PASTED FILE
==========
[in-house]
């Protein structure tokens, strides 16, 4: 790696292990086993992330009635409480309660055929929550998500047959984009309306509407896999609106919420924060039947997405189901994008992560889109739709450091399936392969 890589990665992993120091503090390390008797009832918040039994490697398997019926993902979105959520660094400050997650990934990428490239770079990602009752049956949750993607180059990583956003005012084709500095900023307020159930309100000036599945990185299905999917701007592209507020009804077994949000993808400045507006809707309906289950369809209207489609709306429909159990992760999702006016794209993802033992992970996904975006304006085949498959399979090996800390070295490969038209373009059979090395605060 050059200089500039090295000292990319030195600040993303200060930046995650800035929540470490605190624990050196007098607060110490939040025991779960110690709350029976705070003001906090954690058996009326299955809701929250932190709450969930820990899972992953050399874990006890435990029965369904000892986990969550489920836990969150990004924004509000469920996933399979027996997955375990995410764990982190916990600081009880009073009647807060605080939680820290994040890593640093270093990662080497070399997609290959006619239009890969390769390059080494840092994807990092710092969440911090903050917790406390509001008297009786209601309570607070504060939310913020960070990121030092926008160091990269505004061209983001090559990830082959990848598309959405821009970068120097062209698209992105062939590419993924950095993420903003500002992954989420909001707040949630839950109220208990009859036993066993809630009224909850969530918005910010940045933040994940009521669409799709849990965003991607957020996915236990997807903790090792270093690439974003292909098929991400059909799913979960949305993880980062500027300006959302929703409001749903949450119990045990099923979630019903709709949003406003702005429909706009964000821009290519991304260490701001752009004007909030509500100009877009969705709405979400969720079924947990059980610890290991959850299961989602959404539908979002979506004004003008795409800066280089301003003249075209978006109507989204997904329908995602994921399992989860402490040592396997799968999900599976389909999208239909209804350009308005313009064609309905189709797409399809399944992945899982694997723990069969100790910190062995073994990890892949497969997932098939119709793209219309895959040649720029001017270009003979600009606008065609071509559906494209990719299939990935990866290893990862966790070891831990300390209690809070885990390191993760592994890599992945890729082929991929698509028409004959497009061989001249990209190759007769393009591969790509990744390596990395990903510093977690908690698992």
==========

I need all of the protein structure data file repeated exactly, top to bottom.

[in-house]
């Protein structure tokens, strides 16, 4: 790696292990086993992330009635409480309660055929929550998500047959984009309306509407896999609106919420924060039947997405189901994008992560889109739709450091399936392969 890589990665992993120091503090390390008797009832918040039994490697398997019926993902979105959520660094400050997650990934990428490239770079990602009752049956949750993607180059990583956003005012084709500095900023307020159930309100000036599945990185299905999917701007592209507020009804077994949000993808400045507006809707309906289950369809209207489609709306429909159990992760999702006016794209993802033992992970996904975006304006085949498959399979090996800390070295490969038209373009059979090395605060 050059200089500039090295000292990319030195600040993303200060930046995650800035929540470490605190624990050196007098607060110490939040025991779960110690709350029976705070003001906090954690058996009326299955809701929250932190709450969930820990899972992953050399874990006890435990029965369904000892986990969550489920836990969150990004924004509000469920996933399979027996997955375990995410764990982190916990600081009880009073009647807060605080939680820290994040890593640093270093990662080497070399997609290959006619239009890969390769390059080494840092994807990092710092969440911090903050917790406390509001008297009786209601309570607070504060939310913020960070990121030092926008160091990269505004061209983001090559990830082959990848598309959405821009970068120097062209698209992105062939590419993924950095993420903003500002992954989420909001707040949630839950109220208990009859036993066993809630009224909850969530918005910010940045933040994940009521669409799709849990965003991607957020996915236990997807903790090792270093690439974003292909098929991400059909799913979960949305993880980062500027300006959302929703409001749903949450119990045990099923979630019903709709949003406003702005429909706009964000821009290519991304260490701001752009004007909030509500100009877009969705709405979400969720079924947990059980610890290991959850299961989602959404539908979002979506004004003008795409800066280089301003003249075209978006109507989204997904329908995602994921399992989860402490040592396997799968999900599976389909999208239909209804350009308005313009064609309905189709797409399809399944992945899982694997723990069969100790910190062995073994990890892949497969997932098939119709793209219309895959040649720029001017270009003979600009606008065609071509559906494209990719299939990935990866290893990862966790070891831990300390209690809070885990390191993760592994890599992945890729082929991929698509028409004959497009061989001249990209190759007769393009591969790509990744390596990395990903510093977690908690698992």